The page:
By: Patrick Murphy
Nearly one in eight women will be diagnosed with breast cancer during their lifetime, and each one of these women may have a form of breast cancer radically different from the next.
“That leads to the question, ‘What is breast cancer?’” said Dr. Xiaoting Zhang, associate professor at the Department of Cancer Biology in the University of Cincinnati’s College of Medicine. “Different reasons can lead to different subtypes of breast cancer — it’s not like one thing can answer all of these questions.”
However, a new discovery documented by Zhang’s research team has identified MED1 — an estrogen receptor (ER) binding protein — as a new and important player in the complicated field of cancer biology.
According to Zhang, there are four major subtypes of breast cancer with various alterations in each. However, each of these researched subtypes contain established clues — or biomarkers — which give oncologists an idea of which type of breast cancer each patient has.
These oncologists can then use targeted therapy by administering drugs to neutralize the specific biomarkers which result in the unregulated growth of cancer cells. But, while many breast cancer patients respond to drugs targeting these biomarkers, there are others who don’t respond — a term Zhang describes as “therapy resistant.”
“That’s what leads us into our study,” Zhang said. “We try to figure out what can be used to overcome this kind of resistance.”
Zhang’s study looked at ER+ and ER+/HER2+ subtypes of breast cancers.
Seventy-five percent of all breast cancer patients are categorized as ER+, yet roughly 50 percent of those patients are resistant to the ER targeting drug known as Tamoxifen, according to cancer cell and biology Ph.D. candidate Melissa Leonard, the co-author of this study.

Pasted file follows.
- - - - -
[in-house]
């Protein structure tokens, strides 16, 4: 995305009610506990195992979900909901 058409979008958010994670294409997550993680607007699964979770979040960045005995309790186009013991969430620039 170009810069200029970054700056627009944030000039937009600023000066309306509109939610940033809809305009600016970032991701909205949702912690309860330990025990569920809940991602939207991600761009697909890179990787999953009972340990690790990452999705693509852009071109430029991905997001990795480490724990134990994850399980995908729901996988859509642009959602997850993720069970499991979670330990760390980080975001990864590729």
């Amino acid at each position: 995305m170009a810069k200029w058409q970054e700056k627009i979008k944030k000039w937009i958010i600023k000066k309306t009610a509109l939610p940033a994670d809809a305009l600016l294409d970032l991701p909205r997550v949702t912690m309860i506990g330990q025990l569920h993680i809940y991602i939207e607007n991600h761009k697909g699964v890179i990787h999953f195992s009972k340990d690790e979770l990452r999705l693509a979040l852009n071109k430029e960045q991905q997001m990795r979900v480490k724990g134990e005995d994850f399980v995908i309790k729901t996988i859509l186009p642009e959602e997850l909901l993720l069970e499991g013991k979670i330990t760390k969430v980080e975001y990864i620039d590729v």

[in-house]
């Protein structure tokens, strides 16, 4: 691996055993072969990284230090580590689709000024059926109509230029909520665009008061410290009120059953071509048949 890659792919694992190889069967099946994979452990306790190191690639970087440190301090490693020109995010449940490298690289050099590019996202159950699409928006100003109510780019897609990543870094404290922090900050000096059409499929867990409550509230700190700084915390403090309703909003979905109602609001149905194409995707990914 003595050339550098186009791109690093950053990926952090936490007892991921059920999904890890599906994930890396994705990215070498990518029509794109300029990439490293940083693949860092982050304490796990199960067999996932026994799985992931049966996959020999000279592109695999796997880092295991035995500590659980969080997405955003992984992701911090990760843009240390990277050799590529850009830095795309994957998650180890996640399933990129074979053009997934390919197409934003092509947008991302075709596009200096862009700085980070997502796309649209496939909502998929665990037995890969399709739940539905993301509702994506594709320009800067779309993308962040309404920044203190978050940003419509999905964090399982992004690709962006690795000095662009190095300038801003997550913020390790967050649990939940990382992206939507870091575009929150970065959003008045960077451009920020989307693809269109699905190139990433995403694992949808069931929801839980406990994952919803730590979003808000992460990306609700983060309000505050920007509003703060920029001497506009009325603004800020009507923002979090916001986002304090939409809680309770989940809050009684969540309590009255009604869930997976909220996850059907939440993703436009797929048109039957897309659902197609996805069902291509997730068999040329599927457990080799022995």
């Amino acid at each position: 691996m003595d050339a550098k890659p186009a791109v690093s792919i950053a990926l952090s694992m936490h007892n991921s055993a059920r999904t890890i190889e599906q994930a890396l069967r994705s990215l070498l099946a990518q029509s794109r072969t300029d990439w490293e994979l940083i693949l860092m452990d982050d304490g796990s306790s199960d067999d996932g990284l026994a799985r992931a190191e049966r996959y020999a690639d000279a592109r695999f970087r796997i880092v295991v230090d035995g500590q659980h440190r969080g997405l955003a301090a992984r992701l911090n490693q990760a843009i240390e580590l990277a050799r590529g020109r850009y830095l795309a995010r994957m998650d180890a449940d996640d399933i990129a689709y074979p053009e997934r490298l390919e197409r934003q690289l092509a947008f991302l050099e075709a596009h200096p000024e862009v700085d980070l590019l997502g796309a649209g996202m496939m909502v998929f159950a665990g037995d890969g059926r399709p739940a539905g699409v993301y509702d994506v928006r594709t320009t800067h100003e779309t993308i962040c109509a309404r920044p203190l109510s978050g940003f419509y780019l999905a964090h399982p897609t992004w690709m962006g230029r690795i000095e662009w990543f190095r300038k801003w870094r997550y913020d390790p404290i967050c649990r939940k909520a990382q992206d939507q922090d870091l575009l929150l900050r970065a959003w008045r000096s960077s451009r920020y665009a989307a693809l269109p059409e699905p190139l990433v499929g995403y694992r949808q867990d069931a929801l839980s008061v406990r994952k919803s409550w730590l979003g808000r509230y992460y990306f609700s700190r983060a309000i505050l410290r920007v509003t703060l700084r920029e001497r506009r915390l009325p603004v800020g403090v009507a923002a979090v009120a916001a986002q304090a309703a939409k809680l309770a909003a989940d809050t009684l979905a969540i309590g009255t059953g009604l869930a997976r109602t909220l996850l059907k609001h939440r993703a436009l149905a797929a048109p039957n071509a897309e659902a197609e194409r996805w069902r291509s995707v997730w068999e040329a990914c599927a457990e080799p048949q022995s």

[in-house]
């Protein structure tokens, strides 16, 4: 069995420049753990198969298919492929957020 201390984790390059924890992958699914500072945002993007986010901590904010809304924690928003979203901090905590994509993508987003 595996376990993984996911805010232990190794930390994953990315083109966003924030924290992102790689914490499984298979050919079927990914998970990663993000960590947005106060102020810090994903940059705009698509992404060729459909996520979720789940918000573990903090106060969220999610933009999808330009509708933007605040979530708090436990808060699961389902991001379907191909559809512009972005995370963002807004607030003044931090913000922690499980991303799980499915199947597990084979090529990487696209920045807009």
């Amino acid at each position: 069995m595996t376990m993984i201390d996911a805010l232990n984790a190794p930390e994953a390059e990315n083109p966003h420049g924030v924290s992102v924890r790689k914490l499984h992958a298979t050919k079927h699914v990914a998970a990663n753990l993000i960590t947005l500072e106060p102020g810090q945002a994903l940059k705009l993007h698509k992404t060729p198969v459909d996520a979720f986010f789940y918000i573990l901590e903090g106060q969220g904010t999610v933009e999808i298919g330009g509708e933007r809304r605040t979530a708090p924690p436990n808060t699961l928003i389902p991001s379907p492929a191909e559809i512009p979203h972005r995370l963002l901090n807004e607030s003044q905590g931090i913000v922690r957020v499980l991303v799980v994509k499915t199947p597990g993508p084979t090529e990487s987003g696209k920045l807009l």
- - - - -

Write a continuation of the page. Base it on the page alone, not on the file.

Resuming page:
“So, what do you do for these women?” said Sejal Fox, a research scientist and lab manager in UC’s Department of Cancer Biology. “You’ve got no drug that targets that receptor. This is what these guys are doing. Somehow, you’re trying to manipulate the system so that you can have other targets for these poor women who have nothing.”
That other target is MED1, a ER-binding protein that Zhang’s research has not only found in high levels with ER+ and ER+/HER2+, but has shown to contribute to resisting therapeutic drugs such as Tamoxifen.
“If you can degrade this protein, or disrupt its function, you can basically stop the expression of these genes that are allowing these breast cancer cells to grow,” Leonard said.
Leonard said Zhang’s team is working to make MED1 a biomarker like ER or HER2, so that oncologists can add MED1 to their calculus of personally treating each cancer patient.
“That’s called individualized medicine,” Zhang said. “We have these four major types, but in those there are many different types. That’s why we need more people to figure out exactly what pathways went wrong.”
In response to Zhang’s development, a UC accelerated grant is supplying $40,000 to Zhang’s lab for additional safety testing before the research can be moved into clinical trials. However, Zhang said more will be needed to bring this research to cancer patients.
“That’s definitely our goal,” Zhang said. “And if UC wants to invest, that’s certainly very welcome.”
Barbara Jacoby is an award winning blogger that has contributed her writings to multiple online publications that have touched readers worldwide.